Today we bring you entry 387 in our ongoing, 1,495 part series on why Gina McCarthy needs to be impeached. Given how swimmingly things have been going at the Environmental Protection Agency (and I mean “swimmingly” as in all the fish swimming in polluted Colorado waters) you might think they’d be watching their books pretty closely and keeping an eye on their contractors. You’ll recall that it was one of those contractors who was equally responsible – along with agency personnel – for the Gold King mine spill. One part of the contractor process when dealing with the government is the arrangement in the initial statement of work which provides for the payment of bonuses to companies which meet or exceed expectations and finish things ahead of schedule, presumably saving the taxpayer some money. It’s a sensible system on the surface because it provides incentives for efficiency and cuts down on the bite taken out of the federal budget.
Of course, that system completely falls on its face if you just hand out all the bonuses without checking to see if the objectives are met. Why do you suppose we’re discussing this here today? (Daily Caller)
The Environmental Protection Agency (EPA) isn’t doing a very good job managing the contractors it uses to conduct employee background checks, according to a government watchdog report which found the agency had handed $545,000 in incentives without adequate support documents.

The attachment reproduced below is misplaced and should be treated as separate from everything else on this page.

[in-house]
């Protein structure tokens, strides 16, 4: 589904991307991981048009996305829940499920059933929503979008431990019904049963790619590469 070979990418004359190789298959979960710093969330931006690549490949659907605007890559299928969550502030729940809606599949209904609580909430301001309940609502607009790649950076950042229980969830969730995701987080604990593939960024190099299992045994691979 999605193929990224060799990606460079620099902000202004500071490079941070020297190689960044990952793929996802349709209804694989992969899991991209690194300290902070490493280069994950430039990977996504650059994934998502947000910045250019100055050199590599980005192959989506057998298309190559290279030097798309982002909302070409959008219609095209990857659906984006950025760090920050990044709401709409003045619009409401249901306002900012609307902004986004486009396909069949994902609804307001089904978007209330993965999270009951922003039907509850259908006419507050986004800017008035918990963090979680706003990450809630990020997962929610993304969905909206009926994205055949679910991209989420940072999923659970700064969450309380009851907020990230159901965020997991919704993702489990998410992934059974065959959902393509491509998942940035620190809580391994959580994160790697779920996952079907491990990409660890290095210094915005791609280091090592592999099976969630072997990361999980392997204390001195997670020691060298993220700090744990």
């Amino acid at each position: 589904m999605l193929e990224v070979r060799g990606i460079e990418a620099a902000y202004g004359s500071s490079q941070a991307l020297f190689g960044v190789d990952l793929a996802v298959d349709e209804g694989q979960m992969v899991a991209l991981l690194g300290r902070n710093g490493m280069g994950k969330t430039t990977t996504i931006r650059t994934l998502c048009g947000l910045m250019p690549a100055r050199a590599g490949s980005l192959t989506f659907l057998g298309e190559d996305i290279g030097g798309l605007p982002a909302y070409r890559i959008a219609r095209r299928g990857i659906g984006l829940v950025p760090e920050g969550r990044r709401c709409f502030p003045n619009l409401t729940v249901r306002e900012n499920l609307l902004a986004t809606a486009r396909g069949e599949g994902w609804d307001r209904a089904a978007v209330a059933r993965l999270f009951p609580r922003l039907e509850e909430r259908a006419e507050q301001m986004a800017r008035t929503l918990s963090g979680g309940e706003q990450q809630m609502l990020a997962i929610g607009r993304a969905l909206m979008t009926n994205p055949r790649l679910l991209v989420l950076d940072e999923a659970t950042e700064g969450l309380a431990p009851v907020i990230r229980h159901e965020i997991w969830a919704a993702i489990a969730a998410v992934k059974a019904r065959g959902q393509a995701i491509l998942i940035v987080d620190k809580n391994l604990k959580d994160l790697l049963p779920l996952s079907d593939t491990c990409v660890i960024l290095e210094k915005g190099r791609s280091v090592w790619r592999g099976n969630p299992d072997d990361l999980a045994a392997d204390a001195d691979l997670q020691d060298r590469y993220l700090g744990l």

“By not maintaining contract documentation, the EPA does not have reasonable assurance that work is progressing according to the contract, or that [Office of Personnel Management] billings are correct,” the EPA’s inspector general finds.
“The agency overpaid approximately $6,000 over the last 2½ years, and awarded over $545,000 in incentive fees without adequate support,” the IG reports Monday.
The article focuses initially on the contractor who performs all the background checks on prospective employees. (I can tell you’re feeling safer already.) Whether they met their targets or not they seem to have gotten all of the bonuses available under the terms of the contract. Did they do it? Nobody can say for sure because the contract administrator apparently has a dog that ate their homework.
“The [Contracting Officer’s Representative] does not maintain documentation to support her annual [Quality Assurance Surveillance Plan] reviews,” the IG notes. “The COR’s contract file only contains evidence of one recommendation to the CO to award the full incentive fee due to the contractor meeting performance standards. However, the COR does not maintain supporting documentation to establish a basis for the rating assigned.”
One long running set of bonuses was paid out with nothing more than a single recommendation from one person saying that they should be paid with no supporting documentation provided for review. It’s already a fairly dodgy system in terms of who gets these contracts, with a byzantine system of race based quotas, set-asides and non-competitive awards taking place. Once the contractor is firmly attached to the government teat, at least at the EPA it sounds as if they’re set up on the gravy train for quite some time and nobody is minding the store as to whether they are meeting their goals or not. The agency’s administrators may come back and claim that they are, but if they’re not bothering to keep records of compliance, how are the taxpayers to know if their money is being flushed down a rat hole?
It’s another fine job by Gina McCarthy’s people. And yet there is no sign on the horizon that Barack Obama plans to discipline anyone at the agency, to say nothing of getting rid of the incompetent person he appointed to run it.